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By Bob Roehr
Nearly a quarter of young persons diagnosed with gender dysphoria, or who are transgender, screened positive for Asperger syndrome, a form of autism, according to a new paper in the academic journal LGBT Health.
The study was a small retrospective review of intake files of 39 children at Boston Children’s Hospital. Lead author Dr. Daniel E. Shumer explains, “We found that 23 percent of kids fell into the ‘possible, likely or very likely category’ when using the evaluation tool to screen for Asperger’s.”
Asperger’s is a term that has been used to describe “higher functioning” autism spectrum disorder, or kids that have elements of autism spectrum disorder but are still able to communicate and have social interactions, he says. Some persons with Asperger’s have become particularly adept at writing computer code.
The findings complement a 2010 study from Amsterdam that used more rigorous diagnostic criteria for autism in evaluating 204 youth at a clinic for gender dysphoria. It found that 7.8 percent of those children also met the criteria for having autism; that compares with an autism rate of 0.6 to 1 percent that other studies have found in the general population.
John Strang looked to see if the reverse was also true. He examined records of 1,605 children treated at Children’s National Hospital in Washington, DC, in a paper published in 2013, and found that 5.4 percent of the parents of children with autism and 4.8 percent with attention deficit hyperactivity disorder (ADHD) also reported gender variant behavior in their child.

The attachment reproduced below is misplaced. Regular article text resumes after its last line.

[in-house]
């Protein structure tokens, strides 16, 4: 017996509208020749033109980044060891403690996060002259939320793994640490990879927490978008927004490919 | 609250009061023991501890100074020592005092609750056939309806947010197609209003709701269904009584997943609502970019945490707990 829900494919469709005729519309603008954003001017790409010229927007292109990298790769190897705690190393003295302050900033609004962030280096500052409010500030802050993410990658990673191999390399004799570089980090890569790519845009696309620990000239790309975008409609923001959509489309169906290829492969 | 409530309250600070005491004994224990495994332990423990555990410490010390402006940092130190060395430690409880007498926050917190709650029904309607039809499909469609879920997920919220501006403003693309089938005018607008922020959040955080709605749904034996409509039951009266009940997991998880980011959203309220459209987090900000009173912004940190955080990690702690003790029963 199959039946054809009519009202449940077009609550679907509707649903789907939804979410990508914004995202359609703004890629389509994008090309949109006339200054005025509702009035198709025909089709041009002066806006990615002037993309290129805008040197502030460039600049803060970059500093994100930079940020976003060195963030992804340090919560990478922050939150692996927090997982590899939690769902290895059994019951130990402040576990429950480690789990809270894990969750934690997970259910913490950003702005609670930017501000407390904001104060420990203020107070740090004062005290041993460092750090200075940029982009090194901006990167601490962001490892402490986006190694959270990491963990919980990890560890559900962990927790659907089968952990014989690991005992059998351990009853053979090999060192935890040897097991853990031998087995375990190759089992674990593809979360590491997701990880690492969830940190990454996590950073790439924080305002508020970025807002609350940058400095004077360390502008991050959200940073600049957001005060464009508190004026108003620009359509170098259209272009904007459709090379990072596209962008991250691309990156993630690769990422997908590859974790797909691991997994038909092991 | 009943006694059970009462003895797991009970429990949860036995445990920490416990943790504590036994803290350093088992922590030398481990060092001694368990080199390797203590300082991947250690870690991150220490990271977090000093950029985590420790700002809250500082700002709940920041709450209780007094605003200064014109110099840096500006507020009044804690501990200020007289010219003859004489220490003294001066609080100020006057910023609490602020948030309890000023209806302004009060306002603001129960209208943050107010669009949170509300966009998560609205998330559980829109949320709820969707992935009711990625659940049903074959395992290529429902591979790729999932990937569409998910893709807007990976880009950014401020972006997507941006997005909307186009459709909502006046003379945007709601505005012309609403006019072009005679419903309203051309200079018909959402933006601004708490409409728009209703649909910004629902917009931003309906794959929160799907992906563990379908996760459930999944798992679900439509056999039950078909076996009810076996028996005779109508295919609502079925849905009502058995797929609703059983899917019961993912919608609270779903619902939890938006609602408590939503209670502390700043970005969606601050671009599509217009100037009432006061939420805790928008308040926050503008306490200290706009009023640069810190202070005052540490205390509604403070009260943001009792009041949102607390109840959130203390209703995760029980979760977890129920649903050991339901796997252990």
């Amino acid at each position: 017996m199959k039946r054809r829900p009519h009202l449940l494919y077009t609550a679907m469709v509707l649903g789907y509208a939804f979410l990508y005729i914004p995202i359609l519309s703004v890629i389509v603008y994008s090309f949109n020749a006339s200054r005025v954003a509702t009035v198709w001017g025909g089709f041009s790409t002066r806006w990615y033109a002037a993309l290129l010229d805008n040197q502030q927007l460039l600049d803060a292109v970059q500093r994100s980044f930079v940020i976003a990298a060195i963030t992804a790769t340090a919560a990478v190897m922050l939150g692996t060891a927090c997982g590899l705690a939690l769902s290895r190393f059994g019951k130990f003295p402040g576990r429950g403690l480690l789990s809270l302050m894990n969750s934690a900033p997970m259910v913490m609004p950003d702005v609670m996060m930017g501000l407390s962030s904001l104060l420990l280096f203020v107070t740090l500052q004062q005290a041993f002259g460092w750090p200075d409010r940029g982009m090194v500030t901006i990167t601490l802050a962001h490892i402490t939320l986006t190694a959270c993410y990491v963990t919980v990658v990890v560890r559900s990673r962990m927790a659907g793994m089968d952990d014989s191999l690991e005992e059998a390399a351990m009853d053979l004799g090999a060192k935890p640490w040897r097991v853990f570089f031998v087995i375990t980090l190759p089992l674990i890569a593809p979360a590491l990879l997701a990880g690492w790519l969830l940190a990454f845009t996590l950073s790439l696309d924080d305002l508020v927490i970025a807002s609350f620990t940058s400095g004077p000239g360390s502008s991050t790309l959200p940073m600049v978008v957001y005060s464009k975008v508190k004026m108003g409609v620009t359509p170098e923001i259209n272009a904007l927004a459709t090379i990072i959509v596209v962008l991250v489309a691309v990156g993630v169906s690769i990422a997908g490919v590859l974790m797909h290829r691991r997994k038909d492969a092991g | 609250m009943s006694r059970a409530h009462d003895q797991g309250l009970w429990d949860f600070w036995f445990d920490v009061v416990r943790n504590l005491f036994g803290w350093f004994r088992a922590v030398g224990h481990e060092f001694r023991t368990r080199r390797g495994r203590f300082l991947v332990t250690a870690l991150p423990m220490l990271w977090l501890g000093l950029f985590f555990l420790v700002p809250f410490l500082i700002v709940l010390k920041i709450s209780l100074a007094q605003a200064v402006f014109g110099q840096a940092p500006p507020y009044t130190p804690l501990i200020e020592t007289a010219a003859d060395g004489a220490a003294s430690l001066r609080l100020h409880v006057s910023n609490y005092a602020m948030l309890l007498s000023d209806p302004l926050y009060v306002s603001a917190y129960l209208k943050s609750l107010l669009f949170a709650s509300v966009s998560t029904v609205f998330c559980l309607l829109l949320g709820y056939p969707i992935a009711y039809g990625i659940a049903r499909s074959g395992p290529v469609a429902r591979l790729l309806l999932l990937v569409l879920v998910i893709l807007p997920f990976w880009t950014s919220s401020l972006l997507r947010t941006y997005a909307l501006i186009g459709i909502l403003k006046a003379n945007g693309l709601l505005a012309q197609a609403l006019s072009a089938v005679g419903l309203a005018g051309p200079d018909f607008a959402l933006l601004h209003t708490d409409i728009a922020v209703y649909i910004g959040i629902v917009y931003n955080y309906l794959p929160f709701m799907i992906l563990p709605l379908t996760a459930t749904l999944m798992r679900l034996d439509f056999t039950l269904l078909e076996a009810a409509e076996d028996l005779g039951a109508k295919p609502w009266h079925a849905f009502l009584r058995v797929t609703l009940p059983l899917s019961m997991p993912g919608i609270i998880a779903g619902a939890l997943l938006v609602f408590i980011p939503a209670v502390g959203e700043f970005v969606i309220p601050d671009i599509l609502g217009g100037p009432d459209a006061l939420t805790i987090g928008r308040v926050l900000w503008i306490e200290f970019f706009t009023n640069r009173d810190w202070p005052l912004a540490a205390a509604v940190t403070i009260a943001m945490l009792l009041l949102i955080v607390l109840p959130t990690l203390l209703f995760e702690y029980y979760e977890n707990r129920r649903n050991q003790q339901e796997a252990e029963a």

“Having autism is a burden; a lot of things in the world change when you have autism,” says Strang. “But adding transgenderism, or maybe some of them aren’t transgender but they are just exploring gender, that is complicated in itself.”
He anticipated that dealing with both issues might increase the level of anxiety for these kids. But it turns out, that was not always the case.
Often the kids with autism “weren’t really noticing the social expectations or the social biases as much as someone without autism,” says Strang. “They were less anxious about the trans piece, they were less worried about what people thought,” and more accepting of their own sense of identity.
But at the same time, having both conditions adds another layer of complexity. He says, “Knowing how to navigate in a world that is not really friendly with people who are trans can be tricky when you are missing social cues.”
Shumer says it is important that parents and medical providers be aware of the increased possibility for co-occurrence of autism and gender variance. If treating patients for one condition, they should screen for the other and be prepared to treat it.
“There also may be implications for how to provide informed consent for things like hormonal interventions,” he adds.
Strang shares those concerns. He has been working with others to develop recommendations on how to best address the needs of people dealing with both autism and gender dysphoria. They hope to publish that paper later this year.